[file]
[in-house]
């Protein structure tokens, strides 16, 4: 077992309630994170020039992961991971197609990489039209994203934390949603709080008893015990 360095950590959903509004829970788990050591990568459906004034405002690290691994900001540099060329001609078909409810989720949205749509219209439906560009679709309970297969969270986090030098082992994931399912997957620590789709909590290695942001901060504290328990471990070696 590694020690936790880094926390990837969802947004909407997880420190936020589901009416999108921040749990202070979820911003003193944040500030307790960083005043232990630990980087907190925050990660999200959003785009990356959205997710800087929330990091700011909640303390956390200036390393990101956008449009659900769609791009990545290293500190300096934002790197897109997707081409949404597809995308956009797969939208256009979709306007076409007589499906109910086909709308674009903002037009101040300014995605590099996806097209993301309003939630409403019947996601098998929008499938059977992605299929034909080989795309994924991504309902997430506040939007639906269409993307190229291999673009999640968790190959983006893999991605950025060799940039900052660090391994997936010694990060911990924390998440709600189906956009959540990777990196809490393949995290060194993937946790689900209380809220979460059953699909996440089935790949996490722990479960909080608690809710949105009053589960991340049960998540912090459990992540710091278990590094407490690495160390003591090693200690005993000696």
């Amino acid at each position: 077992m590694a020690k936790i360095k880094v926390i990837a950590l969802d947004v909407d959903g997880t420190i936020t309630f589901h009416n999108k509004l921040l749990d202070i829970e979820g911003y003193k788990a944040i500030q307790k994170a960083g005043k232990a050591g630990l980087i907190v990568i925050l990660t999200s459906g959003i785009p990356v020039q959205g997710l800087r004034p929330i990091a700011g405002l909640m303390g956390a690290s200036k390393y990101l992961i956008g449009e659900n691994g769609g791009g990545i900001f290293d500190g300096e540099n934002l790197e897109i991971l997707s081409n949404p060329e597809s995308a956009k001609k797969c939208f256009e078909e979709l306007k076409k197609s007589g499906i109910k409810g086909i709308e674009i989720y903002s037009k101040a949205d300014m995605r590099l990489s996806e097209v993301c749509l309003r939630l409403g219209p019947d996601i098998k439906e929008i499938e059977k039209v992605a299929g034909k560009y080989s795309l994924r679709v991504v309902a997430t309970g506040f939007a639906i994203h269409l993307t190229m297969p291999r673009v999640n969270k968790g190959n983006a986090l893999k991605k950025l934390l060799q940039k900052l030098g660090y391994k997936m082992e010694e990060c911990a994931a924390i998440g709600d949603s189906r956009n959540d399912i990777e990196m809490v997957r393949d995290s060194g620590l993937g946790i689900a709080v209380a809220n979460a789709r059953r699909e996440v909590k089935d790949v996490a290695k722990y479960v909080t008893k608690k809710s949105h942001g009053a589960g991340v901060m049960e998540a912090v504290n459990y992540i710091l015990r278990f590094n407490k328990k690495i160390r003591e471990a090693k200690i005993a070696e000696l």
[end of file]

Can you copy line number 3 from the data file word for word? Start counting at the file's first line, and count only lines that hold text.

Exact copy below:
């Amino acid at each position: 077992m590694a020690k936790i360095k880094v926390i990837a950590l969802d947004v909407d959903g997880t420190i936020t309630f589901h009416n999108k509004l921040l749990d202070i829970e979820g911003y003193k788990a944040i500030q307790k994170a960083g005043k232990a050591g630990l980087i907190v990568i925050l990660t999200s459906g959003i785009p990356v020039q959205g997710l800087r004034p929330i990091a700011g405002l909640m303390g956390a690290s200036k390393y990101l992961i956008g449009e659900n691994g769609g791009g990545i900001f290293d500190g300096e540099n934002l790197e897109i991971l997707s081409n949404p060329e597809s995308a956009k001609k797969c939208f256009e078909e979709l306007k076409k197609s007589g499906i109910k409810g086909i709308e674009i989720y903002s037009k101040a949205d300014m995605r590099l990489s996806e097209v993301c749509l309003r939630l409403g219209p019947d996601i098998k439906e929008i499938e059977k039209v992605a299929g034909k560009y080989s795309l994924r679709v991504v309902a997430t309970g506040f939007a639906i994203h269409l993307t190229m297969p291999r673009v999640n969270k968790g190959n983006a986090l893999k991605k950025l934390l060799q940039k900052l030098g660090y391994k997936m082992e010694e990060c911990a994931a924390i998440g709600d949603s189906r956009n959540d399912i990777e990196m809490v997957r393949d995290s060194g620590l993937g946790i689900a709080v209380a809220n979460a789709r059953r699909e996440v909590k089935d790949v996490a290695k722990y479960v909080t008893k608690k809710s949105h942001g009053a589960g991340v901060m049960e998540a912090v504290n459990y992540i710091l015990r278990f590094n407490k328990k690495i160390r003591e471990a090693k200690i005993a070696e000696l």